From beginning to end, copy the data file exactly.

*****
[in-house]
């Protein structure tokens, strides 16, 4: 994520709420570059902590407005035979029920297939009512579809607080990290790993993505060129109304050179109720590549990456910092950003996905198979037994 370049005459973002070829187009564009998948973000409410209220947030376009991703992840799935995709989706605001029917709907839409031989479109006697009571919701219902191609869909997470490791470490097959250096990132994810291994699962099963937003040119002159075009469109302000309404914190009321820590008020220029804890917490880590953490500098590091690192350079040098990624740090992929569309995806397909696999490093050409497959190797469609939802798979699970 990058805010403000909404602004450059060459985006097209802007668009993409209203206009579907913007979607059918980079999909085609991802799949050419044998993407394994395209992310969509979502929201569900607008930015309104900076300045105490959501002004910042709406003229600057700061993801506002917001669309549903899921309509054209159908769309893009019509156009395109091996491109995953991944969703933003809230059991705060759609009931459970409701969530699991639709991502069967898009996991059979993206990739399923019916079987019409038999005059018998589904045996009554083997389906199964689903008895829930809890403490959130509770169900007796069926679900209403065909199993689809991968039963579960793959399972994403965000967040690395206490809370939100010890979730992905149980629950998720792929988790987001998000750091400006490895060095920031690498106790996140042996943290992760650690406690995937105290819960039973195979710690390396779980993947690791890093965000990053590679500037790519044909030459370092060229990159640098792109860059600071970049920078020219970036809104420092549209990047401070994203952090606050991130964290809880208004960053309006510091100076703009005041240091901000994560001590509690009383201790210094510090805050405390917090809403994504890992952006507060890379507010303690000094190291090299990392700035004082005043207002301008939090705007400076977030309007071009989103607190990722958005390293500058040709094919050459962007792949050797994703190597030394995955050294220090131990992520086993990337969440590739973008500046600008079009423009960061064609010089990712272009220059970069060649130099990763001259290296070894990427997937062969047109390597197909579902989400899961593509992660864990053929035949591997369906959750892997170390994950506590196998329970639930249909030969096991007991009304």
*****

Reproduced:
[in-house]
């Protein structure tokens, strides 16, 4: 994520709420570059902590407005035979029920297939009512579809607080990290790993993505060129109304050179109720590549990456910092950003996905198979037994 370049005459973002070829187009564009998948973000409410209220947030376009991703992840799935995709989706605001029917709907839409031989479109006697009571919701219902191609869909997470490791470490097959250096990132994810291994699962099963937003040119002159075009469109302000309404914190009321820590008020220029804890917490880590953490500098590091690192350079040098990624740090992929569309995806397909696999490093050409497959190797469609939802798979699970 990058805010403000909404602004450059060459985006097209802007668009993409209203206009579907913007979607059918980079999909085609991802799949050419044998993407394994395209992310969509979502929201569900607008930015309104900076300045105490959501002004910042709406003229600057700061993801506002917001669309549903899921309509054209159908769309893009019509156009395109091996491109995953991944969703933003809230059991705060759609009931459970409701969530699991639709991502069967898009996991059979993206990739399923019916079987019409038999005059018998589904045996009554083997389906199964689903008895829930809890403490959130509770169900007796069926679900209403065909199993689809991968039963579960793959399972994403965000967040690395206490809370939100010890979730992905149980629950998720792929988790987001998000750091400006490895060095920031690498106790996140042996943290992760650690406690995937105290819960039973195979710690390396779980993947690791890093965000990053590679500037790519044909030459370092060229990159640098792109860059600071970049920078020219970036809104420092549209990047401070994203952090606050991130964290809880208004960053309006510091100076703009005041240091901000994560001590509690009383201790210094510090805050405390917090809403994504890992952006507060890379507010303690000094190291090299990392700035004082005043207002301008939090705007400076977030309007071009989103607190990722958005390293500058040709094919050459962007792949050797994703190597030394995955050294220090131990992520086993990337969440590739973008500046600008079009423009960061064609010089990712272009220059970069060649130099990763001259290296070894990427997937062969047109390597197909579902989400899961593509992660864990053929035949591997369906959750892997170390994950506590196998329970639930249909030969096991007991009304």